PwC to close six offices as part of restructure

Six of PwC’s offices across the country are to close as part of a restructuring programme that the Big Four firm is undertaking

Offices in Norwich, Liverpool, Sheffield, Dungannon, Plymouth and Swansea will all be closed, affecting 400 of the firm’s 19,000 staff. Nationally, PwC is expanding key regional offices to add a further 1,250 jobs, with 60% of its graduate intake next year expected to be outside London. PwC said there will be 'no negative impact' on partner numbers.

In the case of Sheffield, the office was only opened three years ago. Staff there will now work from the larger Leeds office or remotely.

A new flagship office in Manchester has been opened this week (commencing 20 November 2017) while another in Birmingham will follow in 2019.

It has also undertaken ‘significant expansions’ in Belfast, Bristol, Edinburgh, Leeds and Reading, while some smaller offices have merged as part of those expansions.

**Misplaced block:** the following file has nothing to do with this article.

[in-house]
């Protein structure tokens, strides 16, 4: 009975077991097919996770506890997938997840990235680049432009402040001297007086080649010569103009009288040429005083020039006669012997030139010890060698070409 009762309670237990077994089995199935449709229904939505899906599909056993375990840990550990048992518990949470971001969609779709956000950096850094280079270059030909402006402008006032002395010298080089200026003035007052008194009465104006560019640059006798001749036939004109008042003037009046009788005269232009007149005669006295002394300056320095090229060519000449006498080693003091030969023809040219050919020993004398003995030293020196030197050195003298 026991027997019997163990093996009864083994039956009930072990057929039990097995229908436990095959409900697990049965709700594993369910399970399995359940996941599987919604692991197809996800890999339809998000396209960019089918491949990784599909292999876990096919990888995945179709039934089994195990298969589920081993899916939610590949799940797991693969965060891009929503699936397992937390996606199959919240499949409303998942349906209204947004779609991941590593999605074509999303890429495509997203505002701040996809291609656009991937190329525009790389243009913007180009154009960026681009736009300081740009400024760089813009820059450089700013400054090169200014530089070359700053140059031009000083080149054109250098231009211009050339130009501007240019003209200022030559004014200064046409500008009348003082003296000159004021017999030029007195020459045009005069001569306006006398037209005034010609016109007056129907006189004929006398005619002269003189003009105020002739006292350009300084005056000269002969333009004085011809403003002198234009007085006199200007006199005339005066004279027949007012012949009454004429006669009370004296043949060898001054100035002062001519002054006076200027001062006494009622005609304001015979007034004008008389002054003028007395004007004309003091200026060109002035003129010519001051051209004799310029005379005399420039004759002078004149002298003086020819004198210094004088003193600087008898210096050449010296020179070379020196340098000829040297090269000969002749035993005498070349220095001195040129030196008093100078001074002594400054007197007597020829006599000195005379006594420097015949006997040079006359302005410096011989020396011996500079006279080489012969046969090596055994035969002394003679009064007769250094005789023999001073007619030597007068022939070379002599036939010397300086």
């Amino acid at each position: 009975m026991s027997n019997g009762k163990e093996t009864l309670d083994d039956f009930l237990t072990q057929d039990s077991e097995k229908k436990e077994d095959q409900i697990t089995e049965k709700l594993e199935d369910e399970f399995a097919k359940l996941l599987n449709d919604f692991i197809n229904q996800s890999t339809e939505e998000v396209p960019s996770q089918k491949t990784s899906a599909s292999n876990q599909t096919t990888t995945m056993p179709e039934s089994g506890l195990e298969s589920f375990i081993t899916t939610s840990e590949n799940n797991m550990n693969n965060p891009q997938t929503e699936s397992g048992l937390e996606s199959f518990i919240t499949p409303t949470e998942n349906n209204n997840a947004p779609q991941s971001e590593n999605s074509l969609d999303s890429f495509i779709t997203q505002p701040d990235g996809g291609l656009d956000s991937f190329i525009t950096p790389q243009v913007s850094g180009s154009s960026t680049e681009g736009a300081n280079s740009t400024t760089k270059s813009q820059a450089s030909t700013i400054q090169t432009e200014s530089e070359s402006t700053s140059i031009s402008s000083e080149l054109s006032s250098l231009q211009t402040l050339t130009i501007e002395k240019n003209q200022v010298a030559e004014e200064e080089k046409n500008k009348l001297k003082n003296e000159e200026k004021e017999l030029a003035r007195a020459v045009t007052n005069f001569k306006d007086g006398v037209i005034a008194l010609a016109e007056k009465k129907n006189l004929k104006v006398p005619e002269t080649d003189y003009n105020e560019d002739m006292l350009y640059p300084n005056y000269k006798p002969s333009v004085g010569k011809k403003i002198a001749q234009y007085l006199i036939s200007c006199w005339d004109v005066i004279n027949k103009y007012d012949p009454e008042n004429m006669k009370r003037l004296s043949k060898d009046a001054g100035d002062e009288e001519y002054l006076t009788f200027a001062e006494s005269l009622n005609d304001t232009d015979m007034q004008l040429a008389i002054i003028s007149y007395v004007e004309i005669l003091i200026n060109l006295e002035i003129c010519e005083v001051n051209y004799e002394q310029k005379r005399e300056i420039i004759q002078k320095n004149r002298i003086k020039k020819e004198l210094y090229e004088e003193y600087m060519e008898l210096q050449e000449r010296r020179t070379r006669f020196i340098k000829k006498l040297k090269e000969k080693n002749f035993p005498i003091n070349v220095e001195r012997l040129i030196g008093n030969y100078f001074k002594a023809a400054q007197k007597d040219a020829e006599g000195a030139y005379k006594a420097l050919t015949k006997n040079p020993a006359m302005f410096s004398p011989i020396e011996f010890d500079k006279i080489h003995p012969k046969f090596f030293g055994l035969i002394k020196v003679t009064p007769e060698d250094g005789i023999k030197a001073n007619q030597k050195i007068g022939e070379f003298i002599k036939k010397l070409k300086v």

Many of the affected staff will be able to work remotely or at clients’ offices, the firm said, while others will be transferred to other nearby offices.

The move has been motivated by the changing needs of clients, PwC said, noting services such as artificial intelligence, virtual reality and data analytics were not feasible from many of the smaller offices, which often had a narrow offering of expertise.

Jamie Harley, PwC’s spokesman, told CCH Daily: ‘We’re looking to grow our presence outside London to match the footprint of our clients and new opportunities. To do that, we don’t necessarily need and office in every city.

‘In the bigger offices we’re able to build up centres of expertise which we can’t do in quite the same way in smaller offices. At any given time, there are a lot of people out with clients at sites or working elsewhere remotely. The same is true at these smaller offices so the desks aren’t being used a lot of the time, so we don’t need to have physical presence in all of these cities to be serving our clients.’

Report by Calum Fuller

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